The COVID-19 outbreak has triggered unusually fast outﬂows of dollar funding from emerging market economies (EMEs). These outflows are known as “sudden stop” episodes, and they are typically followed by economic contractions. In this post, we assess the macroeconomic eﬀects of the COVID-induced sudden stop of capital flows to EMEs, using our open-economy DSGE model. Unlike existing frameworks, such as the Federal Reserve Board’s SIGMA model, our model features both domestic and international ﬁnancial constraints, making it well-suited to capture the eﬀects of an outﬂow of dollar funding. The model predicts output losses in EMEs due in part to the adverse eﬀect of local currency depreciation on private-sector balance sheets with dollar debts. The ﬁnancial stresses in EMEs, in turn, spill back to the U.S. economy, through both trade and ﬁnancial channels. The model-predicted output losses are persistent (consistent with previous sudden stop episodes), with financial effects being a significant drag on the recovery. We stress that we are only tracing out the effects of one particular channel (the stop of capital flows and its associated effect on funding costs) and not the totality of COVID-related effects.
Oil prices and the exchange rate of the U.S. dollar against the euro have often moved together over the past decade or so, but it is not at all clear why they should. The standard interpretation of oil price movements as a response to global oil supply and demand shifts makes it unlikely that the correlation stems from the dollar’s effect on oil prices. In addition, the notorious difficulty in predicting currency moves makes it hard to believe that oil prices dictate the dollar’s value. Improbability aside, however, in this blog post we document the tendency for the value of the dollar to rise relative to European currencies when oil prices fall, and we consider a possible explanation for the correlation.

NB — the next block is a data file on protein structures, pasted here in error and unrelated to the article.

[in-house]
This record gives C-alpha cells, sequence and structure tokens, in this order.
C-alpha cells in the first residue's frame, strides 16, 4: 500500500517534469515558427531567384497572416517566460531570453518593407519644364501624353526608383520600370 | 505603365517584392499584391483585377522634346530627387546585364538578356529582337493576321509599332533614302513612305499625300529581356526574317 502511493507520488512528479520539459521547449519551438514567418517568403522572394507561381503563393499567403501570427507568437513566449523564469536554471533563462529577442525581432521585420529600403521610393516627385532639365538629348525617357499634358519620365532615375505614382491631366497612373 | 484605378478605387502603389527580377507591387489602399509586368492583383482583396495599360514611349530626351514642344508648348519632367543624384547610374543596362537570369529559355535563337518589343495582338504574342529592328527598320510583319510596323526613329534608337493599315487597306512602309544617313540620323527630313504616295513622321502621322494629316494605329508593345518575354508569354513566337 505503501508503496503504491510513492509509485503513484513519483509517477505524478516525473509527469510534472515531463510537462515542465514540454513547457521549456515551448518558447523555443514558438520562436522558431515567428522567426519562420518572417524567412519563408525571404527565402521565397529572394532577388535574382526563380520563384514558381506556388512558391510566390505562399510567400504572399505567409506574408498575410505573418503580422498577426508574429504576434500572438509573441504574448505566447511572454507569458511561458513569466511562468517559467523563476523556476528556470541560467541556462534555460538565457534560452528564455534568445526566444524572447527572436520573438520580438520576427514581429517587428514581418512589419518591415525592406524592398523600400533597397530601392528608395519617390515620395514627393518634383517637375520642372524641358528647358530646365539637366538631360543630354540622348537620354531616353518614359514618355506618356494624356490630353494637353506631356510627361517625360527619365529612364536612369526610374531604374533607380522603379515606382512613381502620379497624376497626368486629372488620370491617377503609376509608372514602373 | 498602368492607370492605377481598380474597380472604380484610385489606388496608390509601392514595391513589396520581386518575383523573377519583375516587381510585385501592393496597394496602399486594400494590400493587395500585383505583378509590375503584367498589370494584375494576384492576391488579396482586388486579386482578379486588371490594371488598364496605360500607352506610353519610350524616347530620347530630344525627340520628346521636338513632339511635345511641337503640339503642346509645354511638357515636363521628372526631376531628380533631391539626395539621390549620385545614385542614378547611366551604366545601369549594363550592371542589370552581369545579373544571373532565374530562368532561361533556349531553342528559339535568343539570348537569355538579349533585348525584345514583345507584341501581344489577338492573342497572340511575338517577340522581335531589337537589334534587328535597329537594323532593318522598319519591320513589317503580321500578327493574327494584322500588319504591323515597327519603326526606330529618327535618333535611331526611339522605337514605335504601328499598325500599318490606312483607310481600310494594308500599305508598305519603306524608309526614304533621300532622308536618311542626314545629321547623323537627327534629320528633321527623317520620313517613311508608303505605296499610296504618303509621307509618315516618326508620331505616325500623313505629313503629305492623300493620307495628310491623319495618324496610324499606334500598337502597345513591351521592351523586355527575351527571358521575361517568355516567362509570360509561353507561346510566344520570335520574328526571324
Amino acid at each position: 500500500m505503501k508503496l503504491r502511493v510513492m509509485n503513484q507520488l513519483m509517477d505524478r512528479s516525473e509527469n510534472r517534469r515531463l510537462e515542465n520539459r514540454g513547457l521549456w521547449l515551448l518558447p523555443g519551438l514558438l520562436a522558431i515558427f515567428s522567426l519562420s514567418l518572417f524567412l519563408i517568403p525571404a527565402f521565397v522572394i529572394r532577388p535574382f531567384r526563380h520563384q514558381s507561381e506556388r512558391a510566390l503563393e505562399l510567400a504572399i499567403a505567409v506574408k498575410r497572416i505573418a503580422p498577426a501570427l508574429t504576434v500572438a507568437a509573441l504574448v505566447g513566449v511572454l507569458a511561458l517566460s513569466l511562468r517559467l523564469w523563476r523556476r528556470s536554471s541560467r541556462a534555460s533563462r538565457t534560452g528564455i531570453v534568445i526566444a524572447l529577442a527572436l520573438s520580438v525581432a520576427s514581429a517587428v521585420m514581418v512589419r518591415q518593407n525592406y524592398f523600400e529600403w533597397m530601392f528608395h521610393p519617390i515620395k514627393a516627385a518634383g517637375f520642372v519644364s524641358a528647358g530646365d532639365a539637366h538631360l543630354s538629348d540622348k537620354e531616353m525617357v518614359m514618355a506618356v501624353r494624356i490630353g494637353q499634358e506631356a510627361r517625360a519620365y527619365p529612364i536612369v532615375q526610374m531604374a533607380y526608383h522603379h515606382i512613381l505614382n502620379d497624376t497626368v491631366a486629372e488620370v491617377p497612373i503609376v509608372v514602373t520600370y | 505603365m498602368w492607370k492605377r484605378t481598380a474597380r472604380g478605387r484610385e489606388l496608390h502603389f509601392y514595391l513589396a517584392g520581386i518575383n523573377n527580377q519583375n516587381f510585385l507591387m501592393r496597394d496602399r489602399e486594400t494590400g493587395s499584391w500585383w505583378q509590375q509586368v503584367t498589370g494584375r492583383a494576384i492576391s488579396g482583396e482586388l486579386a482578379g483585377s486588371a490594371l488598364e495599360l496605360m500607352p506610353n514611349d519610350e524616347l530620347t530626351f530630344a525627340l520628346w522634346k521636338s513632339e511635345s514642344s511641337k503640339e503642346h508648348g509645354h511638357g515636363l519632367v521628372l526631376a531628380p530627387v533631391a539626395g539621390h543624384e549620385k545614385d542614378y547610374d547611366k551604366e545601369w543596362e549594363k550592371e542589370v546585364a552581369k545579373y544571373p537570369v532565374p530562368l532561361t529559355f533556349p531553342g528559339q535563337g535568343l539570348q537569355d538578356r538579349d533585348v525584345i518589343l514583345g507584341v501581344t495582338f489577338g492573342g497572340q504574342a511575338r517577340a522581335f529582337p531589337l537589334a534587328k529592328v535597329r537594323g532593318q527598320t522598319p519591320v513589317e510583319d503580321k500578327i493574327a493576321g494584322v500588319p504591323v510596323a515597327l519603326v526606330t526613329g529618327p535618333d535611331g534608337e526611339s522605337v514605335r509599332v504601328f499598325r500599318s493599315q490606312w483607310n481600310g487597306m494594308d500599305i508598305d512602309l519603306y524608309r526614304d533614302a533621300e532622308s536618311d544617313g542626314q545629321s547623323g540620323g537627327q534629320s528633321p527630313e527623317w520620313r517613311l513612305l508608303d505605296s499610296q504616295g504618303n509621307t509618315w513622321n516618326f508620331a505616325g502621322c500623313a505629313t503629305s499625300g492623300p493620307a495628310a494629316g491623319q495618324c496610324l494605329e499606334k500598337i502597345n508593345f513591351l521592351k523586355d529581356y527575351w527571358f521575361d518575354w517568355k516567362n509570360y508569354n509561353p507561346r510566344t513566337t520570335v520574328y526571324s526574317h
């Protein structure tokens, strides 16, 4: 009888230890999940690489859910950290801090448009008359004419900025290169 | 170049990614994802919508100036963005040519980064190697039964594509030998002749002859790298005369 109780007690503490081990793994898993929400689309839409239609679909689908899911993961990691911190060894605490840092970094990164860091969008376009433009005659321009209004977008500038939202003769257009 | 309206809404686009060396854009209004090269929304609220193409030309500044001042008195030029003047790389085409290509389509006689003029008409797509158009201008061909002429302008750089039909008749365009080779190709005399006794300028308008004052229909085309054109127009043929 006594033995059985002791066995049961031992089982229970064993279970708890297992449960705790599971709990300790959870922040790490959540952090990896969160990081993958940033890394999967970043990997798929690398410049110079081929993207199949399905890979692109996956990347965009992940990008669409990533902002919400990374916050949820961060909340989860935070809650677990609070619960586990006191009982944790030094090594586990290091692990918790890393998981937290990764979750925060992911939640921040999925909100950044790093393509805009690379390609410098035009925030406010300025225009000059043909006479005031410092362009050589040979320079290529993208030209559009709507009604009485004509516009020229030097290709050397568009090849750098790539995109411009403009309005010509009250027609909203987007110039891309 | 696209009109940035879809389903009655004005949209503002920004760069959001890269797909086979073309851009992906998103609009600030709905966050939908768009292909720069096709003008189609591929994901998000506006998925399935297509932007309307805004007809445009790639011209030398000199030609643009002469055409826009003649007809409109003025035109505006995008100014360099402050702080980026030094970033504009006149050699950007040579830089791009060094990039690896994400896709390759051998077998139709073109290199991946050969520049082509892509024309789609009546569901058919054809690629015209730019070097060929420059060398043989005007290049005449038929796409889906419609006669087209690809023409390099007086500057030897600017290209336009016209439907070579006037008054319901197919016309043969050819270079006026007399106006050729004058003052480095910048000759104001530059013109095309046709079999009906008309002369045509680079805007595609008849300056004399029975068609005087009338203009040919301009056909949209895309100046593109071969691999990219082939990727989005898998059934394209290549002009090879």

The growth in U.S. imports of goods has been stubbornly low since the second quarter of 2015, with an average annual growth rate of 0.7 percent.
Japan’s general government debt-to-GDP ratio is the highest of advanced economies, due in part to increased spending on social services for an aging population and a level of GDP that has not increased for two decades.
Prompted by the U.S. financial crisis and subsequent global recession, policymakers in advanced economies slashed interest rates dramatically, hitting the zero lower bound (ZLB), and then implemented unconventional policies such as large-scale asset purchases. In emerging economies, however, the policy response was more subdued since they were less affected by the financial crisis. As a result, capital flows from advanced to emerging economies increased markedly in response to widening interest rate differentials. Some emerging economies reacted by adopting measures to slow down capital inflows, acting under the presumption that these flows were harmful. This type of policy response has reignited the debate over how to moderate international spillovers.
China lends to the rest of the world because it saves much more than it needs to fund its high level of physical investment spending.